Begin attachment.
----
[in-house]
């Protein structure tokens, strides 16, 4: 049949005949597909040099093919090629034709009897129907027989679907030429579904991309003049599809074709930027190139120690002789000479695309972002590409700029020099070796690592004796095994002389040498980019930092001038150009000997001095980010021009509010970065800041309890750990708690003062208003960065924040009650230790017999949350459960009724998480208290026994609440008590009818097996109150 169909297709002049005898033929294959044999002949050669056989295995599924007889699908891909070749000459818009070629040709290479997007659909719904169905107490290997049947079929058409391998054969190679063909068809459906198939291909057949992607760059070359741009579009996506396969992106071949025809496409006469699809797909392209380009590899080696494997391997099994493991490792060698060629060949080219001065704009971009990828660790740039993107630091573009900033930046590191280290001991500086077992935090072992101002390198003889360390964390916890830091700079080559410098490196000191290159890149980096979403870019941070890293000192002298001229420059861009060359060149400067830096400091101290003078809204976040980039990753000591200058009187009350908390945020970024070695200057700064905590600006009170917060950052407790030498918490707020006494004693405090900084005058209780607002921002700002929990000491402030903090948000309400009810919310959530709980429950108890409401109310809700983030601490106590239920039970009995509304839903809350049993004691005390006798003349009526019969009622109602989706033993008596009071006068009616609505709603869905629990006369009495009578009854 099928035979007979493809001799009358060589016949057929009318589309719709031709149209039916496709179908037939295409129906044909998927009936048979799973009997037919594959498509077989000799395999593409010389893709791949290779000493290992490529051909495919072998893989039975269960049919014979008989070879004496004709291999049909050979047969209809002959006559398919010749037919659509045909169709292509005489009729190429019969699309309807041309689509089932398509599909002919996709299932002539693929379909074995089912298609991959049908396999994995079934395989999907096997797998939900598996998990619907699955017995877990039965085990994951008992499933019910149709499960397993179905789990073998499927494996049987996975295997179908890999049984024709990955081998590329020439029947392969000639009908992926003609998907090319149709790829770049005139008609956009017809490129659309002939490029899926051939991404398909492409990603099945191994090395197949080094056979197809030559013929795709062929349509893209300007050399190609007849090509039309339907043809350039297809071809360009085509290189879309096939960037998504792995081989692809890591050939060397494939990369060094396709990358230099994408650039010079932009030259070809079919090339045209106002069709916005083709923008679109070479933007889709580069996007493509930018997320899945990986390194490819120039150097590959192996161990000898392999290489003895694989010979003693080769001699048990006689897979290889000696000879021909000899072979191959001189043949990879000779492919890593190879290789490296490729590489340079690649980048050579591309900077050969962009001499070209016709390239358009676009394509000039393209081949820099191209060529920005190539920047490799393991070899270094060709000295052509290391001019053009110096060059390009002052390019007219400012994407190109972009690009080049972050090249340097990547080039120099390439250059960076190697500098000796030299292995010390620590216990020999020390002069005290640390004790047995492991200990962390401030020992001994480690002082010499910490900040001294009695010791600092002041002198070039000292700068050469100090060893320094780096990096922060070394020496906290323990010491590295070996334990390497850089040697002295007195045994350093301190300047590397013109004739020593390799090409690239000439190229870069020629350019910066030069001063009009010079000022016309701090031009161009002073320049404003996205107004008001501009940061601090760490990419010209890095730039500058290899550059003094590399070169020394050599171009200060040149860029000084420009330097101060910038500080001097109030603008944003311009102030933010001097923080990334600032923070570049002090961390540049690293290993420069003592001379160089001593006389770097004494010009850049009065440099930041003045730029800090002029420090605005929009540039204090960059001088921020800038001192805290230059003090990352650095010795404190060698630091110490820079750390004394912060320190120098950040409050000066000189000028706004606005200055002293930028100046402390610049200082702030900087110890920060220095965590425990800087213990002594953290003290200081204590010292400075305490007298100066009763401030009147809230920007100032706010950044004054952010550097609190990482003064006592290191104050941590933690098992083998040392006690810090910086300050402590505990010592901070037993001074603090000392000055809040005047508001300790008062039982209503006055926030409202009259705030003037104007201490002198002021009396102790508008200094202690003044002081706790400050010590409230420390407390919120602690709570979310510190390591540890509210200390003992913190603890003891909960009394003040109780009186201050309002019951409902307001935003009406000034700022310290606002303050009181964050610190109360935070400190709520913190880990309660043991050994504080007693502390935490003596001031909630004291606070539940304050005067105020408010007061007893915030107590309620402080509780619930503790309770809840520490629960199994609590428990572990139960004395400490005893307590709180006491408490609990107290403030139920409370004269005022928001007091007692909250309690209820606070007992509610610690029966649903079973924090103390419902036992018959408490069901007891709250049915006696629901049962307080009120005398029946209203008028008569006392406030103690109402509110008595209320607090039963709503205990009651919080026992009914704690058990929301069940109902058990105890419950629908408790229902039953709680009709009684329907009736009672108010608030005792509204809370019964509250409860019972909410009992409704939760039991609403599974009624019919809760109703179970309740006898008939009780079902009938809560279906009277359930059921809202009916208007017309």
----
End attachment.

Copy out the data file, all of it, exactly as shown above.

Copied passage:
[in-house]
């Protein structure tokens, strides 16, 4: 049949005949597909040099093919090629034709009897129907027989679907030429579904991309003049599809074709930027190139120690002789000479695309972002590409700029020099070796690592004796095994002389040498980019930092001038150009000997001095980010021009509010970065800041309890750990708690003062208003960065924040009650230790017999949350459960009724998480208290026994609440008590009818097996109150 169909297709002049005898033929294959044999002949050669056989295995599924007889699908891909070749000459818009070629040709290479997007659909719904169905107490290997049947079929058409391998054969190679063909068809459906198939291909057949992607760059070359741009579009996506396969992106071949025809496409006469699809797909392209380009590899080696494997391997099994493991490792060698060629060949080219001065704009971009990828660790740039993107630091573009900033930046590191280290001991500086077992935090072992101002390198003889360390964390916890830091700079080559410098490196000191290159890149980096979403870019941070890293000192002298001229420059861009060359060149400067830096400091101290003078809204976040980039990753000591200058009187009350908390945020970024070695200057700064905590600006009170917060950052407790030498918490707020006494004693405090900084005058209780607002921002700002929990000491402030903090948000309400009810919310959530709980429950108890409401109310809700983030601490106590239920039970009995509304839903809350049993004691005390006798003349009526019969009622109602989706033993008596009071006068009616609505709603869905629990006369009495009578009854 099928035979007979493809001799009358060589016949057929009318589309719709031709149209039916496709179908037939295409129906044909998927009936048979799973009997037919594959498509077989000799395999593409010389893709791949290779000493290992490529051909495919072998893989039975269960049919014979008989070879004496004709291999049909050979047969209809002959006559398919010749037919659509045909169709292509005489009729190429019969699309309807041309689509089932398509599909002919996709299932002539693929379909074995089912298609991959049908396999994995079934395989999907096997797998939900598996998990619907699955017995877990039965085990994951008992499933019910149709499960397993179905789990073998499927494996049987996975295997179908890999049984024709990955081998590329020439029947392969000639009908992926003609998907090319149709790829770049005139008609956009017809490129659309002939490029899926051939991404398909492409990603099945191994090395197949080094056979197809030559013929795709062929349509893209300007050399190609007849090509039309339907043809350039297809071809360009085509290189879309096939960037998504792995081989692809890591050939060397494939990369060094396709990358230099994408650039010079932009030259070809079919090339045209106002069709916005083709923008679109070479933007889709580069996007493509930018997320899945990986390194490819120039150097590959192996161990000898392999290489003895694989010979003693080769001699048990006689897979290889000696000879021909000899072979191959001189043949990879000779492919890593190879290789490296490729590489340079690649980048050579591309900077050969962009001499070209016709390239358009676009394509000039393209081949820099191209060529920005190539920047490799393991070899270094060709000295052509290391001019053009110096060059390009002052390019007219400012994407190109972009690009080049972050090249340097990547080039120099390439250059960076190697500098000796030299292995010390620590216990020999020390002069005290640390004790047995492991200990962390401030020992001994480690002082010499910490900040001294009695010791600092002041002198070039000292700068050469100090060893320094780096990096922060070394020496906290323990010491590295070996334990390497850089040697002295007195045994350093301190300047590397013109004739020593390799090409690239000439190229870069020629350019910066030069001063009009010079000022016309701090031009161009002073320049404003996205107004008001501009940061601090760490990419010209890095730039500058290899550059003094590399070169020394050599171009200060040149860029000084420009330097101060910038500080001097109030603008944003311009102030933010001097923080990334600032923070570049002090961390540049690293290993420069003592001379160089001593006389770097004494010009850049009065440099930041003045730029800090002029420090605005929009540039204090960059001088921020800038001192805290230059003090990352650095010795404190060698630091110490820079750390004394912060320190120098950040409050000066000189000028706004606005200055002293930028100046402390610049200082702030900087110890920060220095965590425990800087213990002594953290003290200081204590010292400075305490007298100066009763401030009147809230920007100032706010950044004054952010550097609190990482003064006592290191104050941590933690098992083998040392006690810090910086300050402590505990010592901070037993001074603090000392000055809040005047508001300790008062039982209503006055926030409202009259705030003037104007201490002198002021009396102790508008200094202690003044002081706790400050010590409230420390407390919120602690709570979310510190390591540890509210200390003992913190603890003891909960009394003040109780009186201050309002019951409902307001935003009406000034700022310290606002303050009181964050610190109360935070400190709520913190880990309660043991050994504080007693502390935490003596001031909630004291606070539940304050005067105020408010007061007893915030107590309620402080509780619930503790309770809840520490629960199994609590428990572990139960004395400490005893307590709180006491408490609990107290403030139920409370004269005022928001007091007692909250309690209820606070007992509610610690029966649903079973924090103390419902036992018959408490069901007891709250049915006696629901049962307080009120005398029946209203008028008569006392406030103690109402509110008595209320607090039963709503205990009651919080026992009914704690058990929301069940109902058990105890419950629908408790229902039953709680009709009684329907009736009672108010608030005792509204809370019964509250409860019972909410009992409704939760039991609403599974009624019919809760109703179970309740006898008939009780079902009938809560279906009277359930059921809202009916208007017309």